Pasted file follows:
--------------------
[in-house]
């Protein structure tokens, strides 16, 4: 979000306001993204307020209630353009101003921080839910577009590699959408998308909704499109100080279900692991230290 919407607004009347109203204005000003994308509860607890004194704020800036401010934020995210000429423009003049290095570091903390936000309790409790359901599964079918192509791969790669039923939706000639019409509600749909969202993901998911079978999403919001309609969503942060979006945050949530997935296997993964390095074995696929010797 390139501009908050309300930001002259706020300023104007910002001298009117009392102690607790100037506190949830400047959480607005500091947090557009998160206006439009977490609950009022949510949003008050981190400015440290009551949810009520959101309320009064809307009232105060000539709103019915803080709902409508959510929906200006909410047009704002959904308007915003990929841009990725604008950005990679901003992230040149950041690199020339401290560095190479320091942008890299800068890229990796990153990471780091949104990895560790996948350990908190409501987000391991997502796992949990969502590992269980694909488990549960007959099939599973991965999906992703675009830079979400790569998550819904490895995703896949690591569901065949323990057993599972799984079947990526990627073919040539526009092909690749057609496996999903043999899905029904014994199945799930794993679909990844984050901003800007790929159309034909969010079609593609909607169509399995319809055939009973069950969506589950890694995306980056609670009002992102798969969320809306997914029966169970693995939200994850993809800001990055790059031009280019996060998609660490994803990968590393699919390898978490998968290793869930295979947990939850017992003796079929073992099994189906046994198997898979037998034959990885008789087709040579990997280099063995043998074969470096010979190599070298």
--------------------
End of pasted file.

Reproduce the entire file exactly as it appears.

[in-house]
């Protein structure tokens, strides 16, 4: 979000306001993204307020209630353009101003921080839910577009590699959408998308909704499109100080279900692991230290 919407607004009347109203204005000003994308509860607890004194704020800036401010934020995210000429423009003049290095570091903390936000309790409790359901599964079918192509791969790669039923939706000639019409509600749909969202993901998911079978999403919001309609969503942060979006945050949530997935296997993964390095074995696929010797 390139501009908050309300930001002259706020300023104007910002001298009117009392102690607790100037506190949830400047959480607005500091947090557009998160206006439009977490609950009022949510949003008050981190400015440290009551949810009520959101309320009064809307009232105060000539709103019915803080709902409508959510929906200006909410047009704002959904308007915003990929841009990725604008950005990679901003992230040149950041690199020339401290560095190479320091942008890299800068890229990796990153990471780091949104990895560790996948350990908190409501987000391991997502796992949990969502590992269980694909488990549960007959099939599973991965999906992703675009830079979400790569998550819904490895995703896949690591569901065949323990057993599972799984079947990526990627073919040539526009092909690749057609496996999903043999899905029904014994199945799930794993679909990844984050901003800007790929159309034909969010079609593609909607169509399995319809055939009973069950969506589950890694995306980056609670009002992102798969969320809306997914029966169970693995939200994850993809800001990055790059031009280019996060998609660490994803990968590393699919390898978490998968290793869930295979947990939850017992003796079929073992099994189906046994198997898979037998034959990885008789087709040579990997280099063995043998074969470096010979190599070298």